‘Angry Birds’ Used for NSA and British Spying Efforts, Documents Say

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Even when you’re slinging angry birds across the screen of your smartphone, the National Security Agency may be tracking your information, Monday reports said.

Angry-Birds

A report Monday says the NSA and a British agency are capable of tracking user data from smartphone apps such as “Angry Birds.” (Credit: Bloomberg/LA Times)

The New York Times, the Guardian and Pro Publica have revealed documents leaked by former NSA contractor Edward Snowden that say the government agency and Britain’s Government Communications used data from numerous smartphone apps to track users’ locations, age, sex and other personal information.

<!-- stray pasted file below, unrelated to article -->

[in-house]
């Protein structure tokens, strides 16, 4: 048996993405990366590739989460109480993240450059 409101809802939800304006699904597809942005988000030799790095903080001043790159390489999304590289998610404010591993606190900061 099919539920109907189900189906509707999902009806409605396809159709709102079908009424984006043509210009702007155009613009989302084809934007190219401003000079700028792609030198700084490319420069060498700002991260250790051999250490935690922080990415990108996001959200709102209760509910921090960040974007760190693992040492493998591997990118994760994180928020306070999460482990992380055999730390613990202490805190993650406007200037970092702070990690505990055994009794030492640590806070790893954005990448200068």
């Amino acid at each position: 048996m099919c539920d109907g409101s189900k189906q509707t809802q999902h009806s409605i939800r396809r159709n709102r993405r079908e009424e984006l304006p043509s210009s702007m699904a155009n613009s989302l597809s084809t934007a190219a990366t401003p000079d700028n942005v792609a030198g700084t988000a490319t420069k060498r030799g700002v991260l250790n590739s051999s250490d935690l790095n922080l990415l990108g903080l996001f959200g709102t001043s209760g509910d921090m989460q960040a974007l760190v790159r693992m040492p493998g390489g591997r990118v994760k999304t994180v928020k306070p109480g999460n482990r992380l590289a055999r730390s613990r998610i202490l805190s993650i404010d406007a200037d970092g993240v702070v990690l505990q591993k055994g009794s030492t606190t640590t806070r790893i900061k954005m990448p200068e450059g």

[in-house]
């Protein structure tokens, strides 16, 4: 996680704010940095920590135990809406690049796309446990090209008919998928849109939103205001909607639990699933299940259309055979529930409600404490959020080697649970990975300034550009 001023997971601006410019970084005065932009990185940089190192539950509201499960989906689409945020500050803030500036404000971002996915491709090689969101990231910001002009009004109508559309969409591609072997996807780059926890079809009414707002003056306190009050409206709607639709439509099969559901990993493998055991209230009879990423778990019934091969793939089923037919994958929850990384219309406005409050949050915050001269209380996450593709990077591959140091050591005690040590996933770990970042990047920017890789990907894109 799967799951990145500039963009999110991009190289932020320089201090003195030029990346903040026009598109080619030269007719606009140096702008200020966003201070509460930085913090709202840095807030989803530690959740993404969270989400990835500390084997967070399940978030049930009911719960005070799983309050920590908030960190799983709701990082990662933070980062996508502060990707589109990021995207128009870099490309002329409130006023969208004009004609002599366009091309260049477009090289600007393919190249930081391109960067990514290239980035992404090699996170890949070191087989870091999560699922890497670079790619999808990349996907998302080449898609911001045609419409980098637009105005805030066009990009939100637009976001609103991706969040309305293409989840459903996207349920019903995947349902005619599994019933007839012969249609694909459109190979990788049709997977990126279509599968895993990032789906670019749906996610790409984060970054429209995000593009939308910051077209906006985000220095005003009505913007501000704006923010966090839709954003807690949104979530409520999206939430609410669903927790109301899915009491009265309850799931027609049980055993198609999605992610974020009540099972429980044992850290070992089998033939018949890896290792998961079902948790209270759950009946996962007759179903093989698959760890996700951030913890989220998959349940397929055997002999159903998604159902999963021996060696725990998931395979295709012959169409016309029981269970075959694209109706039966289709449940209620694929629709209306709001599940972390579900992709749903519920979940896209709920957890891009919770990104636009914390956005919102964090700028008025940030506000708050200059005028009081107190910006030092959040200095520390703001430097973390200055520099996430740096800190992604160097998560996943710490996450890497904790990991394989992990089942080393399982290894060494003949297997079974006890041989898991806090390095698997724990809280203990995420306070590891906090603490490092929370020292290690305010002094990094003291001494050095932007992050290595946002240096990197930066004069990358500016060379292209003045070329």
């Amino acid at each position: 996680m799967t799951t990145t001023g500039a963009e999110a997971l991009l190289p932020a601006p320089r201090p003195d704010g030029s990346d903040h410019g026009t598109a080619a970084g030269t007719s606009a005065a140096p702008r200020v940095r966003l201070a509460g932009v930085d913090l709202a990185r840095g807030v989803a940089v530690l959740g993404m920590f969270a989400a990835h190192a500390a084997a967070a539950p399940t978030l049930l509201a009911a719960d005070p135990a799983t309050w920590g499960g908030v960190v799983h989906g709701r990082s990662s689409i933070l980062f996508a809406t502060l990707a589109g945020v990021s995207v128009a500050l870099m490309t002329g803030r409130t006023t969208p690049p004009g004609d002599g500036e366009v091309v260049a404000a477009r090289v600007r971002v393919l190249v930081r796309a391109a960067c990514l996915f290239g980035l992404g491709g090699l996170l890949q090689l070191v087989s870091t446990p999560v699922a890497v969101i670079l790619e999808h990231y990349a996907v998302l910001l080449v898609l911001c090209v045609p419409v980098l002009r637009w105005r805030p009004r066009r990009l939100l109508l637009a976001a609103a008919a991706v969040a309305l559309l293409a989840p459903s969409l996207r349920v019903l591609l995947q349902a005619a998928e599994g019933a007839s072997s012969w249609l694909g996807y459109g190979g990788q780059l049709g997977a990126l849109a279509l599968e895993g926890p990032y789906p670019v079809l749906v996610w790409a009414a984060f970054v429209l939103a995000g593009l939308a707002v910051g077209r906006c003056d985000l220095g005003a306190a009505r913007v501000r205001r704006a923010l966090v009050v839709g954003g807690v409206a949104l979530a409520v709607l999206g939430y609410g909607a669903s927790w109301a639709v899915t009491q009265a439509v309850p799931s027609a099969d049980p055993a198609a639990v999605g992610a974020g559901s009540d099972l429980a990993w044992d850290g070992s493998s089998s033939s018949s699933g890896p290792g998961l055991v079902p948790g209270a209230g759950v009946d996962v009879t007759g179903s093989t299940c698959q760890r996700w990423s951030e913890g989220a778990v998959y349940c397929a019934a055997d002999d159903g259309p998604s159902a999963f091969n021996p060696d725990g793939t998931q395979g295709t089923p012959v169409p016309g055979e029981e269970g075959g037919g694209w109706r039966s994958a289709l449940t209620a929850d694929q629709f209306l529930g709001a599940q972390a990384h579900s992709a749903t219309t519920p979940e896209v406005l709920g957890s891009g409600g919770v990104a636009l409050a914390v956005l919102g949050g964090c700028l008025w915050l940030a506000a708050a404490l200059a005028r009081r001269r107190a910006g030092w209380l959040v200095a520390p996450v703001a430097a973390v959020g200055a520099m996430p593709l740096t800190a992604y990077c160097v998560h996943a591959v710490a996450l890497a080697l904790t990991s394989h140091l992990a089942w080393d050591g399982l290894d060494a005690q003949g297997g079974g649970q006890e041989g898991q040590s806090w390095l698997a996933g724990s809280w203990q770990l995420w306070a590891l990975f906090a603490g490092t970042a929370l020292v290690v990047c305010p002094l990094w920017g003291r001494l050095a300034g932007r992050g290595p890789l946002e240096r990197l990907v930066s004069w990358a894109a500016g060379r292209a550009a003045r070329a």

This initiative is referred to as “the mobile surge” in some of the documents. The surveillance tapped apps of popular services like Facebook, Flickr, LinkedIn and Twitter for user information such as address books, buddy lists and phone logs. The reports say Google Maps was of particular interest to the agencies because of all the geo-location data users put into it.

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